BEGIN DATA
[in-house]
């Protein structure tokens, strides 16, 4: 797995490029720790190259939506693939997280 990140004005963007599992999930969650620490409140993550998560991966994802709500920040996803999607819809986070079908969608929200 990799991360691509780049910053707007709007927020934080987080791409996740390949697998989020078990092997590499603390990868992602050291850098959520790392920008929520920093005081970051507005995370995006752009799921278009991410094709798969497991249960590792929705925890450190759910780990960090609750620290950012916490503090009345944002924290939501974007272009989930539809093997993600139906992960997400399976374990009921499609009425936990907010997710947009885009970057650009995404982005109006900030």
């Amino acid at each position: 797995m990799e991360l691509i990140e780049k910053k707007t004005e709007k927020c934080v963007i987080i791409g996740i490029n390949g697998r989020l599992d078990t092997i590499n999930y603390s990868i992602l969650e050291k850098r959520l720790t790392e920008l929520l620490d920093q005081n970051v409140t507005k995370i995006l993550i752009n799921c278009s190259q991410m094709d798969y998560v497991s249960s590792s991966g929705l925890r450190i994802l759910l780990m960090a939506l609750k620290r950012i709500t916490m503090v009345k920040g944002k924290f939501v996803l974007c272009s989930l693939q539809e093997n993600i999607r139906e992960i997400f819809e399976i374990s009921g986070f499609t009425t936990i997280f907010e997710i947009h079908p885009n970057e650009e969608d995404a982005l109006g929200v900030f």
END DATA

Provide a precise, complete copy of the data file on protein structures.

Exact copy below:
[in-house]
């Protein structure tokens, strides 16, 4: 797995490029720790190259939506693939997280 990140004005963007599992999930969650620490409140993550998560991966994802709500920040996803999607819809986070079908969608929200 990799991360691509780049910053707007709007927020934080987080791409996740390949697998989020078990092997590499603390990868992602050291850098959520790392920008929520920093005081970051507005995370995006752009799921278009991410094709798969497991249960590792929705925890450190759910780990960090609750620290950012916490503090009345944002924290939501974007272009989930539809093997993600139906992960997400399976374990009921499609009425936990907010997710947009885009970057650009995404982005109006900030």
């Amino acid at each position: 797995m990799e991360l691509i990140e780049k910053k707007t004005e709007k927020c934080v963007i987080i791409g996740i490029n390949g697998r989020l599992d078990t092997i590499n999930y603390s990868i992602l969650e050291k850098r959520l720790t790392e920008l929520l620490d920093q005081n970051v409140t507005k995370i995006l993550i752009n799921c278009s190259q991410m094709d798969y998560v497991s249960s590792s991966g929705l925890r450190i994802l759910l780990m960090a939506l609750k620290r950012i709500t916490m503090v009345k920040g944002k924290f939501v996803l974007c272009s989930l693939q539809e093997n993600i999607r139906e992960i997400f819809e399976i374990s009921g986070f499609t009425t936990i997280f907010e997710i947009h079908p885009n970057e650009e969608d995404a982005l109006g929200v900030f």